This classic blue mould cheese is made from sheep’s milk and is easily recognized by its blue veins stretching across its moist and crumbly body. It is creamy and aromatic, complex and intense, with sharp and tangy nuances. Roquefort is often called the “King of cheeses, though other cheeses share that title.
Partner Roquefort with nut or raisin bread, pasta, salads, walnuts, figs and apple slices and, as tradition dictates, serve it accompanied by a sweet white dessert wine. The salty profile of Roquefort also provides the perfect accompaniment to meat.
While the unique characteristics of Roquefort are largely imparted from ageing in caves near Toulouse in the southern part of France, the milk of the Lacaune sheep also plays a large role in the outcome of flavours. Grazing on pastures in Occitanie, the sheep are known to produce the milk of sturdy character, rounded flavours and a high yield.
The cheese is white, tangy, crumbly and slightly moist, with distinctive veins of blue mould. It has a characteristic fragrance and flavour with a notable taste of butyric acid; the blue veins provide a sharp tang. It has no rind; the exterior is edible and slightly salty. A typical wheel of Roquefort weighs between 2.5 and 3 kg and is about 10 cm thick. Each kilogram of finished cheese requires about 4.5 litres (1.2 US gal) of milk to produce. Though similar cheeses are produced elsewhere, EU law dictates that only those cheeses aged in the natural Combalou caves of Roquefort-Sur-Soulzon may bear the name Roquefort, as it is a recognised geographical indication, or has a protected designation of origin.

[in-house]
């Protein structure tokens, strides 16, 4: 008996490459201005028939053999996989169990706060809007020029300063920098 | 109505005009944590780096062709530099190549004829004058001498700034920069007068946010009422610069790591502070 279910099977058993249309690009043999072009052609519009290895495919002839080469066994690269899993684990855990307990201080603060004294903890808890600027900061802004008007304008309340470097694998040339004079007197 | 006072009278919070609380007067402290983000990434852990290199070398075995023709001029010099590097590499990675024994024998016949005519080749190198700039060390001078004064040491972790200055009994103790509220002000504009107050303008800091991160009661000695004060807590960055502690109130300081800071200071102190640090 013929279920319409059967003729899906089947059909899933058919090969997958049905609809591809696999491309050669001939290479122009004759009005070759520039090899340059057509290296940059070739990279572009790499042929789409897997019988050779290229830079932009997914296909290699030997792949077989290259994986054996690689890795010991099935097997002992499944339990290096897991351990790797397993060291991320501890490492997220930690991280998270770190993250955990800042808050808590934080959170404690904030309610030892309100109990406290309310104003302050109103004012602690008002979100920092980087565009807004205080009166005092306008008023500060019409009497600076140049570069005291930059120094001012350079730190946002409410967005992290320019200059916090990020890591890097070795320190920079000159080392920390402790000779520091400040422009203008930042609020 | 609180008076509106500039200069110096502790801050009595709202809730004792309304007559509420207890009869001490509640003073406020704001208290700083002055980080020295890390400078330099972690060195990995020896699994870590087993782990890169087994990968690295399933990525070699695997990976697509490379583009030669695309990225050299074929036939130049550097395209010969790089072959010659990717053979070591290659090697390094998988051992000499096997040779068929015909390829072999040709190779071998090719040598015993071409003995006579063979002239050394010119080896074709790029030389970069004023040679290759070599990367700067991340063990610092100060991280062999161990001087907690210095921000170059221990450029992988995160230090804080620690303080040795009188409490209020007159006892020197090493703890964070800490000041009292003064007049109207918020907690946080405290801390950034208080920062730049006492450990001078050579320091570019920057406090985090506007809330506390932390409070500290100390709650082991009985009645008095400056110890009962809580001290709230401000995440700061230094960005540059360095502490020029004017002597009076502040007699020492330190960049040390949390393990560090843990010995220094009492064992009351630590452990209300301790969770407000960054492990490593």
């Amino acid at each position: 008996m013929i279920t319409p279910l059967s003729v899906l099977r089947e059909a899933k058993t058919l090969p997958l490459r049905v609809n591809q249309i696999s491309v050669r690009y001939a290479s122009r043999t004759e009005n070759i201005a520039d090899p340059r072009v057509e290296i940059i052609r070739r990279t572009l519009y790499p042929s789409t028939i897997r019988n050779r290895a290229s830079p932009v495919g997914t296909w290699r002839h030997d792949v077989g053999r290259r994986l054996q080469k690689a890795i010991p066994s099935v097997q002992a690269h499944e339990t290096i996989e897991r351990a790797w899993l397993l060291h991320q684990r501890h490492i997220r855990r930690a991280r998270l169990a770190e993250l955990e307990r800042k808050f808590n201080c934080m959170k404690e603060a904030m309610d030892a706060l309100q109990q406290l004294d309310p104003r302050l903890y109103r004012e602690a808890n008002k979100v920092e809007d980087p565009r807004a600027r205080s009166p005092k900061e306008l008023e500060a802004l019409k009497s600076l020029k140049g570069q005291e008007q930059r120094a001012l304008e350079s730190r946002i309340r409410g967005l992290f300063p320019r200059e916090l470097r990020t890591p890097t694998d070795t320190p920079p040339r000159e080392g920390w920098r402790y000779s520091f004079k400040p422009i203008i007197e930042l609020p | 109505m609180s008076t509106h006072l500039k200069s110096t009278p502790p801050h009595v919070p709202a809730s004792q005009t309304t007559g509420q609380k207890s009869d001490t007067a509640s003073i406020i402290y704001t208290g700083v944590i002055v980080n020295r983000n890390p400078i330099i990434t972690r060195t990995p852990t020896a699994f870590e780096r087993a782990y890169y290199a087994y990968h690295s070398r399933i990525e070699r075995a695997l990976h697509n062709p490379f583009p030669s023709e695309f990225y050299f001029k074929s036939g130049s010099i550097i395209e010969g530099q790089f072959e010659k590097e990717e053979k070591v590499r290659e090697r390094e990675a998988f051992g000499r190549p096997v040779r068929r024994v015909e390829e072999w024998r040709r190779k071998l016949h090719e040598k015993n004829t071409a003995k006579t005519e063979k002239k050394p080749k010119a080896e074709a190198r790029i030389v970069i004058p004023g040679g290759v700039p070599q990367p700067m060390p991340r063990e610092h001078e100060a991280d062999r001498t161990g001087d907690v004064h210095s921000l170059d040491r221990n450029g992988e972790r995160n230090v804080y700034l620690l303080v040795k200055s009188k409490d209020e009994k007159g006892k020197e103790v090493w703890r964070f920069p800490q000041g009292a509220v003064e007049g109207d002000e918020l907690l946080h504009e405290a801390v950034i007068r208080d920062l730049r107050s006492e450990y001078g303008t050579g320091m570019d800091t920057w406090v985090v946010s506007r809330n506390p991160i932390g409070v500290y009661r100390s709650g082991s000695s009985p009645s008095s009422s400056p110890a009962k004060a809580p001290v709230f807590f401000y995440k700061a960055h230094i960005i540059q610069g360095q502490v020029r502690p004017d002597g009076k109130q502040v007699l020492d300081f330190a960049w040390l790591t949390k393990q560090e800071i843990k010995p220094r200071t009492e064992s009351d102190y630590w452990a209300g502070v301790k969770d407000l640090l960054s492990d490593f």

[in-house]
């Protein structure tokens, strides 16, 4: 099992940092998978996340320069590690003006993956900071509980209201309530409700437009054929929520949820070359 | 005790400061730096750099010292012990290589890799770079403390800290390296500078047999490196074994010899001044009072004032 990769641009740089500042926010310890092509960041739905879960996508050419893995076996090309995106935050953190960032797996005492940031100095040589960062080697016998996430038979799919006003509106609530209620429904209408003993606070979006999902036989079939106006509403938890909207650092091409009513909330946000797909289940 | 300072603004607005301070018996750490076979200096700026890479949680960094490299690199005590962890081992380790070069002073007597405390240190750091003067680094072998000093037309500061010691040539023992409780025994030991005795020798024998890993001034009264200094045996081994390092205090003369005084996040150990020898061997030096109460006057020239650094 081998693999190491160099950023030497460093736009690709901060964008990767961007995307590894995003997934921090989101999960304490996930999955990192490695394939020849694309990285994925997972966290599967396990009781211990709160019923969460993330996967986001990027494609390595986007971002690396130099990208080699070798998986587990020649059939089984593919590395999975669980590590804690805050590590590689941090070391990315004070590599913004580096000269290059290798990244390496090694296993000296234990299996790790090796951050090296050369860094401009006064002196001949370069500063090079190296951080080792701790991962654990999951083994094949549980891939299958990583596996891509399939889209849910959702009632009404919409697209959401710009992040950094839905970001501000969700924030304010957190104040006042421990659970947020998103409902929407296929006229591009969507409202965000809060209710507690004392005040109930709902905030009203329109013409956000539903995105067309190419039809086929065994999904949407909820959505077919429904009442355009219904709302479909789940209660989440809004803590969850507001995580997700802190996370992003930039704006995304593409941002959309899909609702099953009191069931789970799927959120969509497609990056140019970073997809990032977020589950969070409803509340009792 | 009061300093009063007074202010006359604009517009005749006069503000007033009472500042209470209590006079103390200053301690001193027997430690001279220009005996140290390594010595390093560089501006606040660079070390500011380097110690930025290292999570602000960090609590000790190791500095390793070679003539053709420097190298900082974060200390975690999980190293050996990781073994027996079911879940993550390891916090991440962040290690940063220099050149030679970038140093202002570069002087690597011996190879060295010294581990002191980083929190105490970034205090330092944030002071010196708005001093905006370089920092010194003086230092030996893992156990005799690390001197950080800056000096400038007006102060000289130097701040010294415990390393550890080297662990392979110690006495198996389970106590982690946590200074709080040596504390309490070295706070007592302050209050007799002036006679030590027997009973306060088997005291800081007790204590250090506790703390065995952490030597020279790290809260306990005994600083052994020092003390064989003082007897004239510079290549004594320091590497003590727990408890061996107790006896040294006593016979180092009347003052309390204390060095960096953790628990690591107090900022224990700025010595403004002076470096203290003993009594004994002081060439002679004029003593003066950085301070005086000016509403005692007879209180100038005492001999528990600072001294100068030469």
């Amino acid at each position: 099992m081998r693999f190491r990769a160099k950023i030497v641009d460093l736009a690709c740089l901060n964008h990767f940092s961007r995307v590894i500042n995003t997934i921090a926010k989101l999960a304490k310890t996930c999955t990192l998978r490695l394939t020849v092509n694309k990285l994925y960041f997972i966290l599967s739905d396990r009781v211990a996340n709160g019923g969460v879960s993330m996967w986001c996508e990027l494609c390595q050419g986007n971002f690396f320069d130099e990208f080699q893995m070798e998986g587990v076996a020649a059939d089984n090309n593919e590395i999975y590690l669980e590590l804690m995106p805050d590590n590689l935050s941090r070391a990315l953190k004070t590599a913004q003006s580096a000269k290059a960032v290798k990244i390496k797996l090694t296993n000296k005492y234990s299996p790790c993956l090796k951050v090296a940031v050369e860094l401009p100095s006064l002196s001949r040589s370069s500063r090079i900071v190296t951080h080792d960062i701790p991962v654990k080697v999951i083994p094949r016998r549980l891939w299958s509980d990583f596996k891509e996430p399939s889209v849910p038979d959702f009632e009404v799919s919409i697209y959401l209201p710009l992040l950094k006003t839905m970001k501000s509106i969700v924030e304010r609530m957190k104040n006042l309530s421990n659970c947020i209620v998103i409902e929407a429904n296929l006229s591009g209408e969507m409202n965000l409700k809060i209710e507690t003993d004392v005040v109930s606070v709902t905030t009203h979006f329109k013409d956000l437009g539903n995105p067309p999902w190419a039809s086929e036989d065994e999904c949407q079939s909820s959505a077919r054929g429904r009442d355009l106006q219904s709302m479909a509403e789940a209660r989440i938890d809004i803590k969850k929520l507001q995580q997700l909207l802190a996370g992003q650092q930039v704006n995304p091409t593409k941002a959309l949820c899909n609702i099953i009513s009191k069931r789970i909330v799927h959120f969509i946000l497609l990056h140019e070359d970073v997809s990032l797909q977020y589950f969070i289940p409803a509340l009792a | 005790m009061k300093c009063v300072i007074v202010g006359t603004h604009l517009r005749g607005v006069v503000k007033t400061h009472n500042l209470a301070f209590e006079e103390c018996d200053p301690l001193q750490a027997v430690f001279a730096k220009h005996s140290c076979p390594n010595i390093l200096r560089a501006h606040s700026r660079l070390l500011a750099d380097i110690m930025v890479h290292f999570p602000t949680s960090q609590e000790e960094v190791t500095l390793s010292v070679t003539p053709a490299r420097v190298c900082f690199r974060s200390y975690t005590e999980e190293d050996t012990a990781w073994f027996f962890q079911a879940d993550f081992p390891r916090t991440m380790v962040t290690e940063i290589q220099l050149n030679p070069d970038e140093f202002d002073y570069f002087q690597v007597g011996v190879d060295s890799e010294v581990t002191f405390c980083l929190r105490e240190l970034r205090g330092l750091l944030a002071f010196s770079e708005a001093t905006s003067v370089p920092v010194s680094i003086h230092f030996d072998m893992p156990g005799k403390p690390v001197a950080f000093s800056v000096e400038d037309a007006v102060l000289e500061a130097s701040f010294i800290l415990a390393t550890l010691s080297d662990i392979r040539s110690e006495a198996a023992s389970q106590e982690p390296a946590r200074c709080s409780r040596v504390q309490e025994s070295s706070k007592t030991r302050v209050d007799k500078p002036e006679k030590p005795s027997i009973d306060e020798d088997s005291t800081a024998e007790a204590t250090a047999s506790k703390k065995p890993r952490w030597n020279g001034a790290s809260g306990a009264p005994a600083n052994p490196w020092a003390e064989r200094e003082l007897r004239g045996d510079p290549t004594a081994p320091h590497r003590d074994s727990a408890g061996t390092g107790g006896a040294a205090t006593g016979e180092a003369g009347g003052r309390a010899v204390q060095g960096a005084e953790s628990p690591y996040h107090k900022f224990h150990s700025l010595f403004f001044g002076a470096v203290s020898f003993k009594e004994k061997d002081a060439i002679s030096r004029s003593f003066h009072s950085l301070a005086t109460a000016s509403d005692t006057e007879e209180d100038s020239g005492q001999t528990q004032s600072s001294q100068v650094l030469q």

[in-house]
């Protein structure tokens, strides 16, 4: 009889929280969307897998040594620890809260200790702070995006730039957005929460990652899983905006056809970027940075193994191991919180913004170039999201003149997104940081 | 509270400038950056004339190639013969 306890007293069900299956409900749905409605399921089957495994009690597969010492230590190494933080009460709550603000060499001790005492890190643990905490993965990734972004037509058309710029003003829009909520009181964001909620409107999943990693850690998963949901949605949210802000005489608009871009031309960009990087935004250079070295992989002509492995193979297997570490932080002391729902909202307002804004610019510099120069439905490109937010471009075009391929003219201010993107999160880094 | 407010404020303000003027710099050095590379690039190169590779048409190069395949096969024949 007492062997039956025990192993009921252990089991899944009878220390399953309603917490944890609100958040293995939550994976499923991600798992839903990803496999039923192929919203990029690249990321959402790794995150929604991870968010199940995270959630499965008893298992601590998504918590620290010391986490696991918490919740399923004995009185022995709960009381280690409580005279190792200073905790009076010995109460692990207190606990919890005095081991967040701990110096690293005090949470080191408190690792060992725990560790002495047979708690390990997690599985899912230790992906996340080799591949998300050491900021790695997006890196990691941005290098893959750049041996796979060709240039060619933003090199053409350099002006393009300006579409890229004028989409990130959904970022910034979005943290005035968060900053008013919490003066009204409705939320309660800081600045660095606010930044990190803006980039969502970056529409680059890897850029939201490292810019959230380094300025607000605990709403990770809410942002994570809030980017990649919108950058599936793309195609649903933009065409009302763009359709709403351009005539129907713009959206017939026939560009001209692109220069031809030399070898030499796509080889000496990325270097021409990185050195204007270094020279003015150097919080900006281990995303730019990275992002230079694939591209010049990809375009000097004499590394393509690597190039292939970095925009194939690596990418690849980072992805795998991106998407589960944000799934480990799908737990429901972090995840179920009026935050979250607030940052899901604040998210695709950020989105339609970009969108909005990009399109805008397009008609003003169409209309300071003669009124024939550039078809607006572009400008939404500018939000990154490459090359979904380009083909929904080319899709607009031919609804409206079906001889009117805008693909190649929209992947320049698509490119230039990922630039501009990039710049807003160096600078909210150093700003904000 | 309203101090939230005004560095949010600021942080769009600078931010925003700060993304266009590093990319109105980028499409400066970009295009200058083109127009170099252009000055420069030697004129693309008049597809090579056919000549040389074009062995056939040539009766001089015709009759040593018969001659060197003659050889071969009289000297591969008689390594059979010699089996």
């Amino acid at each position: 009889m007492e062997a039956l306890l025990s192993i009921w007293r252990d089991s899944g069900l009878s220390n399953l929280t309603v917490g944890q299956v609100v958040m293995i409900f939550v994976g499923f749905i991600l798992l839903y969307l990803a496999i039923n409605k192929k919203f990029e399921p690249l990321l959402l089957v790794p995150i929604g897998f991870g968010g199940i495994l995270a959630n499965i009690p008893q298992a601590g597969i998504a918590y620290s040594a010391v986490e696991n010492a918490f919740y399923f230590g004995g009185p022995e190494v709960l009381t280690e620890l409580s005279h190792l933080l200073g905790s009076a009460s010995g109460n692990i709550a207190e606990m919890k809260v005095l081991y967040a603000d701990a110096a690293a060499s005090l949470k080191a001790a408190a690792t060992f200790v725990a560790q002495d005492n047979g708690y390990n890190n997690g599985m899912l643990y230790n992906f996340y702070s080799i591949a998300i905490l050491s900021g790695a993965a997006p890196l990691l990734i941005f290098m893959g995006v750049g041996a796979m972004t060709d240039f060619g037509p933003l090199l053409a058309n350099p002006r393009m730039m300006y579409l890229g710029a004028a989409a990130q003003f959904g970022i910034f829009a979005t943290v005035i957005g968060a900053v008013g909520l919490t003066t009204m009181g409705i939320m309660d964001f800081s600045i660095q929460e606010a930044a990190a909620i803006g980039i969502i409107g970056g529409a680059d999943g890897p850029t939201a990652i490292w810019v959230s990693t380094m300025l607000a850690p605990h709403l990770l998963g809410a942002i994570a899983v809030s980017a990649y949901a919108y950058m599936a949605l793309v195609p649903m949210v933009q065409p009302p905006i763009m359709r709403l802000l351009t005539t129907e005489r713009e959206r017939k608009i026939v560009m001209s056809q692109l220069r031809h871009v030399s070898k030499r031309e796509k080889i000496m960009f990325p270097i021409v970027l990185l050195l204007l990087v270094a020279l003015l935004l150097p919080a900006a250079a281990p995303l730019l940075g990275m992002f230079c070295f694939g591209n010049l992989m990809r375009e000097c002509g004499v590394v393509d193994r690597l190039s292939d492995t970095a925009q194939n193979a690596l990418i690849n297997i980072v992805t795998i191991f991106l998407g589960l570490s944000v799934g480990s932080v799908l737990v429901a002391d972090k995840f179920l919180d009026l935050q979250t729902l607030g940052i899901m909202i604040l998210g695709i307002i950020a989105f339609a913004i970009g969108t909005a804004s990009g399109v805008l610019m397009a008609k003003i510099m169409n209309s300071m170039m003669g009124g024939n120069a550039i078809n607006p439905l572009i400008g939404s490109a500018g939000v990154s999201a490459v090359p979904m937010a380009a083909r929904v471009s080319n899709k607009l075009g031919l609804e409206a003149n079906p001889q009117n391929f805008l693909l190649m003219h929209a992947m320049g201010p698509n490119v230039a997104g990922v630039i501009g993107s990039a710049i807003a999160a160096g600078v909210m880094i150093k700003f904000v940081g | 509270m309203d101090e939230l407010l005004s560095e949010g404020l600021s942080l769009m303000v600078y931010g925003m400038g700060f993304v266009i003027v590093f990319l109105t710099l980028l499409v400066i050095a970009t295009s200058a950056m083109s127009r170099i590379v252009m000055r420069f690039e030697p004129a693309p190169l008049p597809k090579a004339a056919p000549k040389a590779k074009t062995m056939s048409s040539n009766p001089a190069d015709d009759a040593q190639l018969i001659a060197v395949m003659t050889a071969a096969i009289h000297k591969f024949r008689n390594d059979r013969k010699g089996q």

Legend has it that the cheese was discovered when a youth, eating his lunch of bread and ewes’ milk cheese, saw a beautiful girl in the distance. Abandoning his meal in a nearby cave, he ran to meet her. When he returned a few months later, the mould (Penicillium roqueforti) had transformed his plain cheese into Roquefort.
In 1925, the cheese was the recipient of France’s first Appellation d’Origine Contrôlée when regulations controlling its production and naming were first defined. In 1961, in a landmark ruling that removed imitation, the Tribunal de Grande Instance at Millau decreed that, although the method for the manufacture of the cheese could be followed across the south of France, only those cheeses whose ripening occurred in the natural caves of Mont Combalou in Roquefort-Sur-Soulzon were permitted to bear the name Roquefort.
The mould that gives Roquefort its distinctive character (Penicillium roqueforti) is found in the soil of the local caves. Traditionally, the cheesemakers extracted it by leaving bread in the caves for six to eight weeks until it was consumed by the mould. The interior of the bread was then dried to produce a powder. In modern times, the mould can be grown in a laboratory, which allows for greater consistency. The mould may either be added to the curd or introduced as an aerosol through holes poked in the rind.
Roquefort is made entirely from the milk of the Lacaune breed of sheep. Prior to the AOC regulations of 1925, a small amount of cow’s or goat’s milk was sometimes added. Around 4.5 L (0.99 imp gal; 1.2 US gal) of milk is required to make one kilogram of Roquefort.